This August, the Marines are expected to take delivery of BAE's (British Aerospace and Marconi Electronic Systems) Remote Guardian System, a GAU-17 7.62-millimeter, mini-gun-equipped, remotely operated weapon that swivels to squirt out 360 degrees of accurate, sustained, suppressive fire "throughout the aircraft's entire flight envelope," according to BAE. This would be a vast improvement over the aircraft's current protection, an M240D 7.62-millimeter gun manned by a crew member hanging on the open rear ramp. But it's a pea shooter compared to the once-contemplated three-barrel, GAU-19 Gatling gun, capable of spraying .50 cals at up to 2,000 armor-piercing rounds per minute (PDF).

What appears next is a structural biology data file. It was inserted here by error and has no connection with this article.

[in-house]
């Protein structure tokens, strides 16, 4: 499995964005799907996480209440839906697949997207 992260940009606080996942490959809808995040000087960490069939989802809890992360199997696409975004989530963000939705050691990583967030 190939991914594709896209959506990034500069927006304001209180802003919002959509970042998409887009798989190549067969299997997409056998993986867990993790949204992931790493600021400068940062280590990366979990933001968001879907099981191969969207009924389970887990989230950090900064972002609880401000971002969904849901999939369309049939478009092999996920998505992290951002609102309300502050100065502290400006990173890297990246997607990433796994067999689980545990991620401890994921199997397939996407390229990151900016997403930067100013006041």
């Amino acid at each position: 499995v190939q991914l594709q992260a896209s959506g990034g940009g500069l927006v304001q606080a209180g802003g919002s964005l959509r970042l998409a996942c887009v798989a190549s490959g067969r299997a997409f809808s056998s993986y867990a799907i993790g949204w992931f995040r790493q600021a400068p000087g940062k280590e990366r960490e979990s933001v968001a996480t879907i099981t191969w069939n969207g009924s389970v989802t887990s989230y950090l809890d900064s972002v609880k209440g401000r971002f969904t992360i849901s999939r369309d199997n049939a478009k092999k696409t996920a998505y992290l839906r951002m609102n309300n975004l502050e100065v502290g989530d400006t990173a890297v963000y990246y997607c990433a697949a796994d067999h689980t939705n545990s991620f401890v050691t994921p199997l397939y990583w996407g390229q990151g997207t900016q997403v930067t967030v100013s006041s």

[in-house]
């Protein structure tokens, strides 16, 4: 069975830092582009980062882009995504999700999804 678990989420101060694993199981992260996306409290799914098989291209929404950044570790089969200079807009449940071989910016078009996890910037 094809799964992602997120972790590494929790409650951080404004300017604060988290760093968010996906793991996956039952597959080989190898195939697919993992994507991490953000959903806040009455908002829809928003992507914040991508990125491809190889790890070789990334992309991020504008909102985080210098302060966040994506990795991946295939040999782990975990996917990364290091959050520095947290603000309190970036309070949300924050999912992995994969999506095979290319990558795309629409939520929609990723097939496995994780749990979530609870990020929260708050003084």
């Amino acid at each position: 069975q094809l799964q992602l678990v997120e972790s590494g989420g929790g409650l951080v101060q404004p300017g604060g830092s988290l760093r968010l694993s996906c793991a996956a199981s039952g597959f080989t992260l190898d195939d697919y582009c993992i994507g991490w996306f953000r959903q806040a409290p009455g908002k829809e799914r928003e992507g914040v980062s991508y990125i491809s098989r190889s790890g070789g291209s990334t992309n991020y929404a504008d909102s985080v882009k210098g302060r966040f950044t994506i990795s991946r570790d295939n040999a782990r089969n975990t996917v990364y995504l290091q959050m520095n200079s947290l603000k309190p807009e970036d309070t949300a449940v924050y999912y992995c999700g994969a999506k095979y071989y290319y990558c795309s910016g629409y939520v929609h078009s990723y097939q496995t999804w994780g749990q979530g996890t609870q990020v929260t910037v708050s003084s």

The RGS is belly-mounted in a retractable turret, which conserves cabin space and payload capacity. Because it receives input from the aircraft's vehicle management system and continuously computes the impact point, the gunner simply points and shoots, while a computer continually adjusts for wind and vehicle motion.
How quickly the RGS follows the Osprey into the combat zone will depend on how much testing the Marine Corp ends up doing before it commits. BAE tested the system off the back of a Humvee, and it worked for them--twice.